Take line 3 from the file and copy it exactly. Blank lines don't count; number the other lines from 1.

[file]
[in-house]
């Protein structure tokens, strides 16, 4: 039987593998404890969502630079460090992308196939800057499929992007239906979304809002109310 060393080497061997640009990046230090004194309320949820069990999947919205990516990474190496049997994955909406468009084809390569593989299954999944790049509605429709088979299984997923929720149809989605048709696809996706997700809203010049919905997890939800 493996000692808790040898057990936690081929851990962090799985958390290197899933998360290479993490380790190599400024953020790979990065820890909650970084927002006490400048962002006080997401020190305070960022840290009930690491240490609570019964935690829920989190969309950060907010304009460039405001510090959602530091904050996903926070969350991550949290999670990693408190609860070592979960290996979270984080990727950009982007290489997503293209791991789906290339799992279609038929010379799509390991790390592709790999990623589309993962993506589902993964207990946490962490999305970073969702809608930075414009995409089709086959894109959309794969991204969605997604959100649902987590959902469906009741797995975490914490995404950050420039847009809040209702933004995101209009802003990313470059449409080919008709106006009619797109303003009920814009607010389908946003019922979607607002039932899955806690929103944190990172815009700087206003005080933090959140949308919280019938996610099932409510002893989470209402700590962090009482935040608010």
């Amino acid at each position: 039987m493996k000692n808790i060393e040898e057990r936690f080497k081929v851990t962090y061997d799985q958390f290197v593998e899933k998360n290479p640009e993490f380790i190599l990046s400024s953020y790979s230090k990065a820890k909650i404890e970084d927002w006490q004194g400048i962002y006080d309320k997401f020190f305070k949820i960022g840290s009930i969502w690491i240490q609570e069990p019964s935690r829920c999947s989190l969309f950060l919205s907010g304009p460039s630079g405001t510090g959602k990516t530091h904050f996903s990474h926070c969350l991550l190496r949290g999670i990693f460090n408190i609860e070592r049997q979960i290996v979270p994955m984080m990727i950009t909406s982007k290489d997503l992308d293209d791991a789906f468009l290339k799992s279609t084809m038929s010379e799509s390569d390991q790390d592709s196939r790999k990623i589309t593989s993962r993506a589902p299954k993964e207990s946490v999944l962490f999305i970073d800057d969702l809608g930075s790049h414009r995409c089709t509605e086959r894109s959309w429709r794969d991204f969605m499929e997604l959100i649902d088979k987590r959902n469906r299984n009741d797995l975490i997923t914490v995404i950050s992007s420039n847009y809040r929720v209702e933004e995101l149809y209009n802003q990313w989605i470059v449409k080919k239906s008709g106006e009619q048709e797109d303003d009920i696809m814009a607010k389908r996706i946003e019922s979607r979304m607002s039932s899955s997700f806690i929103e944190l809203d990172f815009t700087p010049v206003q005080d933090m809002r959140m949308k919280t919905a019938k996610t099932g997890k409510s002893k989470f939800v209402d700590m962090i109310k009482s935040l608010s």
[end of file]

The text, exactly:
């Amino acid at each position: 039987m493996k000692n808790i060393e040898e057990r936690f080497k081929v851990t962090y061997d799985q958390f290197v593998e899933k998360n290479p640009e993490f380790i190599l990046s400024s953020y790979s230090k990065a820890k909650i404890e970084d927002w006490q004194g400048i962002y006080d309320k997401f020190f305070k949820i960022g840290s009930i969502w690491i240490q609570e069990p019964s935690r829920c999947s989190l969309f950060l919205s907010g304009p460039s630079g405001t510090g959602k990516t530091h904050f996903s990474h926070c969350l991550l190496r949290g999670i990693f460090n408190i609860e070592r049997q979960i290996v979270p994955m984080m990727i950009t909406s982007k290489d997503l992308d293209d791991a789906f468009l290339k799992s279609t084809m038929s010379e799509s390569d390991q790390d592709s196939r790999k990623i589309t593989s993962r993506a589902p299954k993964e207990s946490v999944l962490f999305i970073d800057d969702l809608g930075s790049h414009r995409c089709t509605e086959r894109s959309w429709r794969d991204f969605m499929e997604l959100i649902d088979k987590r959902n469906r299984n009741d797995l975490i997923t914490v995404i950050s992007s420039n847009y809040r929720v209702e933004e995101l149809y209009n802003q990313w989605i470059v449409k080919k239906s008709g106006e009619q048709e797109d303003d009920i696809m814009a607010k389908r996706i946003e019922s979607r979304m607002s039932s899955s997700f806690i929103e944190l809203d990172f815009t700087p010049v206003q005080d933090m809002r959140m949308k919280t919905a019938k996610t099932g997890k409510s002893k989470f939800v209402d700590m962090i109310k009482s935040l608010s």